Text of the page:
Diane leads a discussion about the collection of stories which won the 2009 Pulitzer Prize for fiction.
Iraqi army forces had their first major clash with Shi’ite militias in the southern city of Diwaniyah earlier this week. The fighting was seen as a sign of the increasing strength of anti-U.S. cleric Moqtada al-Sadr’s Mahdi Army militia. A panel talks about what’s behind the latest spasm of violence.
- Ellen Knickmeyer Baghdad bureau chief for the Washington Post
- Laith Kubba director of the Middle East program at the National Endowment for Democracy and former spokesman for the Iraqi interim government of Ibrahim al Jafari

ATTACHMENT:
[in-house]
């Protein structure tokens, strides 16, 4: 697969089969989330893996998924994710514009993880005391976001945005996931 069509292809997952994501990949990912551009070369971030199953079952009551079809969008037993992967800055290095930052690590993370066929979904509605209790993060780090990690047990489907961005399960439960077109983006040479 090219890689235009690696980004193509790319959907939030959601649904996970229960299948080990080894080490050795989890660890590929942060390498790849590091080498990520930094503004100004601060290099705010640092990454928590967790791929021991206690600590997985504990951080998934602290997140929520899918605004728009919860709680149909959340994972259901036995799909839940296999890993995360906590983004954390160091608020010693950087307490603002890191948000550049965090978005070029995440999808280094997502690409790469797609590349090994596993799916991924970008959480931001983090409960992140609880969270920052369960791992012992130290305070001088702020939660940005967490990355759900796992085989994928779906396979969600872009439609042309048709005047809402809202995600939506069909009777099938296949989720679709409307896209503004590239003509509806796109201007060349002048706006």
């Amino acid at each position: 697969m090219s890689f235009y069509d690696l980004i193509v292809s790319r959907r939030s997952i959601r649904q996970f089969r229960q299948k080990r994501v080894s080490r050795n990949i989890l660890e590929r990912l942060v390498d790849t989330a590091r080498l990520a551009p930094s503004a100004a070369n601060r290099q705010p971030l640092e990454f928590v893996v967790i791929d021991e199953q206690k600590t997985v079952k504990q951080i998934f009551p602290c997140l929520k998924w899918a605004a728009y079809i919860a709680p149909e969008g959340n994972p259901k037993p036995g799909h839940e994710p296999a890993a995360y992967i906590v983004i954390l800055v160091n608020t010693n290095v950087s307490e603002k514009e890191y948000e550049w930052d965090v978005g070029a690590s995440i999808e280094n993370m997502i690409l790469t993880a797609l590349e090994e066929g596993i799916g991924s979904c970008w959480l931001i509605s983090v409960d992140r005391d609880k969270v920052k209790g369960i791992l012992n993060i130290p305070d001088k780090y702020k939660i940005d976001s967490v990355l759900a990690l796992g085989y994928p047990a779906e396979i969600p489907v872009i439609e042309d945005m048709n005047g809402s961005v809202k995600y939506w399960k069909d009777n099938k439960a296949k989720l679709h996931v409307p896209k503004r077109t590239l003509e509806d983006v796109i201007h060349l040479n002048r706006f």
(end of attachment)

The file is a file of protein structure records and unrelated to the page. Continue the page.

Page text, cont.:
- Juan Cole professor of modern Middle East history at the University of Michigan; his blog is "Informed Comment"
Most Recent Shows
Toll road mileage is increasing nationwide as cash-strapped states try to relieve traffic congestion without raising taxes. But some transportation officials are facing a political backlash. Diane and her guests discuss the future of toll roads in the U.S.
Harvard physician Atul Gawande says we need to change the nation's approach to aging and dying. How nursing homes can focus more on patients’ need for human connection, and how end-of-life treatment is actually shortening lives instead of extending them.
Legendary singer Linda Ronstadt has won 11 Grammy Awards in a career spanning four decades. We take a look at her rise to stardom, life in the music business and her recent battle with Parkinson's.